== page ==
Lansing — Michigan deer hunters should not expect to see any last-minute changes in this year’s deer hunting regulations or quotas as a result of findings from the DNR’s audit of more than 500 domestic cervid operations.

The statewide audit, which the DNR began in June, was expected to be completed by Oct. 1, in time to implement additional antlerless license quotas or other measures deemed critical to protect the health of Michigan’s wild deer and elk, a move DNR Director Becky Humphries had said would be undertaken if necessary.

But despite an approximate 33-percent noncompliance rate of state rules regarding cervid facilities by Michigan’s domestic deer and elk farmers, no glaring red flags have been revealed by the audits, according to Doug Reeves, the DNR’s current acting Wildlife Division chief.

At least, not yet. “With approximately 30 farms left to be audited (as of Sept. 23), we haven’t found any animals with apparent signs of CWD or anything like that,” Reeves said. “We do have some concerns, but, so far, nothing of an alarming nature that could be considered a huge threat to the health of our wild deer and elk.”

Even if something was found during the remaining audits that indicated emergency changes to deer hunting regulations were called for, doing so still would require the approval of the Natural Resources Commission through the normal 60-day regulatory process, Reeves noted.

“So, even if we felt that additional licenses or something of that nature was warranted, we couldn’t do it before the end of the regular firearms deer season,” he said.

Most of the concerns cited by audit teams during the course of the inspections revolved around gaps under fences or gates that could possibly allow domestic and wild animals to pass back and forth and mingle with one another, and in a lack of adequate documentation of domestic cervid movement, Reeves said. “In those cases, the operators of these facilities were given an opportunity to correct these situations, with the audit teams returning for re-inspection of the problem areas.”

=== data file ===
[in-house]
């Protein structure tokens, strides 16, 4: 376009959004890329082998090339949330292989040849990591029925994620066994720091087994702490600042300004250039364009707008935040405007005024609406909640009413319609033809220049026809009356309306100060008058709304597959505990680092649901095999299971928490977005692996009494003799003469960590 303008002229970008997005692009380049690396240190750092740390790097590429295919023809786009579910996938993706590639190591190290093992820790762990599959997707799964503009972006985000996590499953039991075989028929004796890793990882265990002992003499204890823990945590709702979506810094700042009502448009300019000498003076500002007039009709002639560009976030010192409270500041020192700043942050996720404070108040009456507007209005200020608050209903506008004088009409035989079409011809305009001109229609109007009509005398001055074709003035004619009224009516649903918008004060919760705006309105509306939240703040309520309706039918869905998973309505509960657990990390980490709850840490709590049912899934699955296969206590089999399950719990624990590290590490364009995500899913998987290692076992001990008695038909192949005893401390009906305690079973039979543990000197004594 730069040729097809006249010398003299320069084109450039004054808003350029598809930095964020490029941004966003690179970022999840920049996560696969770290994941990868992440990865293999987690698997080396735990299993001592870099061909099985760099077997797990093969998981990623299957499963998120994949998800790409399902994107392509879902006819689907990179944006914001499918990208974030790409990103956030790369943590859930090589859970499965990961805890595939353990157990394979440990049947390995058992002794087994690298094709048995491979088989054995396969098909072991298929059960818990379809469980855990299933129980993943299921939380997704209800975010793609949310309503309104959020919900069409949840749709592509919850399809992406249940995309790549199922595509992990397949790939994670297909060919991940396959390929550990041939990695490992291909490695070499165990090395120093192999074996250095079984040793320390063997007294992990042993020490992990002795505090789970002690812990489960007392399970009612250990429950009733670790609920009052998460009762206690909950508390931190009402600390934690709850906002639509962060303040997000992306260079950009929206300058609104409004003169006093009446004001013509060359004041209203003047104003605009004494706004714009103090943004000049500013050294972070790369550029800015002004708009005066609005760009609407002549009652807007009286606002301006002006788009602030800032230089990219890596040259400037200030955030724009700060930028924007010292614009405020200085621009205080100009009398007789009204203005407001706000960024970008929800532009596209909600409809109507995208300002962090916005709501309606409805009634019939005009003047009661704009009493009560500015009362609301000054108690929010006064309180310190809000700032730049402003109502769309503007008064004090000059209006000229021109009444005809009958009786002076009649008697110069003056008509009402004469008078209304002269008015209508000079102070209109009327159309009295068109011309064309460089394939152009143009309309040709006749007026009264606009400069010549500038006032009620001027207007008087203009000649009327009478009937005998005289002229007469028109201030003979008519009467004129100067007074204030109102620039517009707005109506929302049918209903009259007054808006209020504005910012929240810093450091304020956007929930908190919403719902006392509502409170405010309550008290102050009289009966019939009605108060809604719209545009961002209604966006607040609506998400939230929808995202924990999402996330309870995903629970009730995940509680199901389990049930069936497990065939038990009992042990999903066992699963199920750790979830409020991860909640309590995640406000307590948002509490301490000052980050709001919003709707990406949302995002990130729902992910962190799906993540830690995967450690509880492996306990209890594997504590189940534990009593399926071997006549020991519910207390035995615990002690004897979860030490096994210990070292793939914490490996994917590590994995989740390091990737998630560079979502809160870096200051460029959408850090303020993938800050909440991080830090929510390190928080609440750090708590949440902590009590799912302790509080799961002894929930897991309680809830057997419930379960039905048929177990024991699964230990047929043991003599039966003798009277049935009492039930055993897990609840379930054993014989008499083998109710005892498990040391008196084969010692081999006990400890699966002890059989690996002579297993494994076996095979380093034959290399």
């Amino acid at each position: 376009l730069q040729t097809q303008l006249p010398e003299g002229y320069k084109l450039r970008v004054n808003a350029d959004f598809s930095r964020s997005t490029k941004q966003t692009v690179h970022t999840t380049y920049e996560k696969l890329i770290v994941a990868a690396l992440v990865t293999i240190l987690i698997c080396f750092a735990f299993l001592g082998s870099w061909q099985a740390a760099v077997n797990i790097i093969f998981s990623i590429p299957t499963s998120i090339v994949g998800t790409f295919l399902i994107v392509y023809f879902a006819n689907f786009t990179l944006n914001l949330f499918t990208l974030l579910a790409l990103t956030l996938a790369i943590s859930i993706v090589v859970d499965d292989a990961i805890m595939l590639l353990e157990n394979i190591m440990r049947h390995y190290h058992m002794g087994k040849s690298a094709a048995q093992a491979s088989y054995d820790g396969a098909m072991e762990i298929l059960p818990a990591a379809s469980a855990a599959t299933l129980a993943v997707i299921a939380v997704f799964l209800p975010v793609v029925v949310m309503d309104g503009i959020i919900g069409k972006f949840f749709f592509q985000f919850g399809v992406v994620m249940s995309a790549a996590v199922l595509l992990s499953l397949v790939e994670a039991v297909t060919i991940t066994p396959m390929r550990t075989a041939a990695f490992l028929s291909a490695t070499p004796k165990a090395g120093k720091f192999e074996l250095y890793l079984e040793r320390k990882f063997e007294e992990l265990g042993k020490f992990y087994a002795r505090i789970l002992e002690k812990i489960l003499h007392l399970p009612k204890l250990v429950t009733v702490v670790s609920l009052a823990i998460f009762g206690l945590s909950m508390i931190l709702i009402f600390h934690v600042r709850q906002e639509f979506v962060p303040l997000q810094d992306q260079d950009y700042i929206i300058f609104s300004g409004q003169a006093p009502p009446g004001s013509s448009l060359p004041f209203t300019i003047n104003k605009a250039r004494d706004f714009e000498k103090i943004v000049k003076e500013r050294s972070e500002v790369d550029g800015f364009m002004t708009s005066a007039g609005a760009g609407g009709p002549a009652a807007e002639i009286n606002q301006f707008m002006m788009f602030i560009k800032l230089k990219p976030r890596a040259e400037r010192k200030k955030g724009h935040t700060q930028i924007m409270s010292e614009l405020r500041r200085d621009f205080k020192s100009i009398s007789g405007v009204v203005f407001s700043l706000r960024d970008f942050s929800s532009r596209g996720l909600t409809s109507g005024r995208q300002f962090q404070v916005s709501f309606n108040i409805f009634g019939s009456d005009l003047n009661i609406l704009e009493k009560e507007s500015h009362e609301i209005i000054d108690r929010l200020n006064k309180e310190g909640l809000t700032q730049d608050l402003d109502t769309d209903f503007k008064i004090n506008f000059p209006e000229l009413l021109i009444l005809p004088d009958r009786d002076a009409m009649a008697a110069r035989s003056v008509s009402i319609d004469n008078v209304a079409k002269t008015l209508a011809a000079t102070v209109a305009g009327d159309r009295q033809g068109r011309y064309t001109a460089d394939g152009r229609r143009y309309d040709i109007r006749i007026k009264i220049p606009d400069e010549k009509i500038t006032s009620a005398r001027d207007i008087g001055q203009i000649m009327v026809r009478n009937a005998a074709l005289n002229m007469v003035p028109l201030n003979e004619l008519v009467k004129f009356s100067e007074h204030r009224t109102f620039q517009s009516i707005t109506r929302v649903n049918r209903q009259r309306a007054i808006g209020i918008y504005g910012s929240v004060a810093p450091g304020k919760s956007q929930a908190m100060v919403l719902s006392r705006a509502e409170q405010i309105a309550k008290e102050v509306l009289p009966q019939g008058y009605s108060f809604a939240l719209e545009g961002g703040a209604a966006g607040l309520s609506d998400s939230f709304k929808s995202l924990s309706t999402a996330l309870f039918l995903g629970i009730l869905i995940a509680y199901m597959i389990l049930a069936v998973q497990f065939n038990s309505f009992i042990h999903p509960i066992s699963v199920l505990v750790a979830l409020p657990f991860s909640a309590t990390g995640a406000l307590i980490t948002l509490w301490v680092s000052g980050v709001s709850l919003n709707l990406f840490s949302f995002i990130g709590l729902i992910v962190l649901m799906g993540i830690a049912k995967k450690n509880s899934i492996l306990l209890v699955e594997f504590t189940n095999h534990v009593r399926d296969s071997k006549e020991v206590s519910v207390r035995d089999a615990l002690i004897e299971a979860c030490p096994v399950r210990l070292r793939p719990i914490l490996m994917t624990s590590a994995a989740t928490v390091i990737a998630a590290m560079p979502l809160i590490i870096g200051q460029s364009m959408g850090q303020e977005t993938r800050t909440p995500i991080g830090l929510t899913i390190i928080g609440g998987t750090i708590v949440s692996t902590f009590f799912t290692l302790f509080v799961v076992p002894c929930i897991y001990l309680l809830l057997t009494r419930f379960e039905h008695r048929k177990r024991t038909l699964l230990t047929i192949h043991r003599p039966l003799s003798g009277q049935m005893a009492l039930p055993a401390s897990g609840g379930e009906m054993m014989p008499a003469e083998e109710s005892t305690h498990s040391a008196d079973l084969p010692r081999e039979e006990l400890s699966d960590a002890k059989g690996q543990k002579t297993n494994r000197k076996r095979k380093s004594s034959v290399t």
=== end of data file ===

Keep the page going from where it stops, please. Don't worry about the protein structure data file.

Dave Dominic, the DNR wildlife unit supervisor in charge of overseeing the project, said most deer and elk farmers have been cooperative, both with initial inspections and return visits.

In fact, the audits have gone so well that the agency has been able to add approximately 40 Type 3 and 4 (hobby and exhibition operations) to the original list of 540 Type 1 and 2 farms, which include hunting preserves, velvet, antler and meat operations, and breeding facilities.

“At some future date, we will inspect another 150 or so hobby farms as well,” Dominic said. “Eventually, we’ll look at all of them, everywhere in the state.”

An appointed team of Wildlife Division biologists, with the assistance of DNR Law Enforcement staff, will be compiling the data received from the inspections into a final report, said Reeves, who added that it’s hoped a rough draft of the completed data will be ready in mid-November, with a final report available by Jan. 1.

Funding for the audit, which was expected to cost approximately $800,000, came from disease funds appropriated from Michigan’s General Fund and from re-directed DNR Law Enforcement Division monies.

The agency has asked for an appropriation of $500,000 in Game and Fish Fund monies from the Legislature to augment the loss of the disease funds.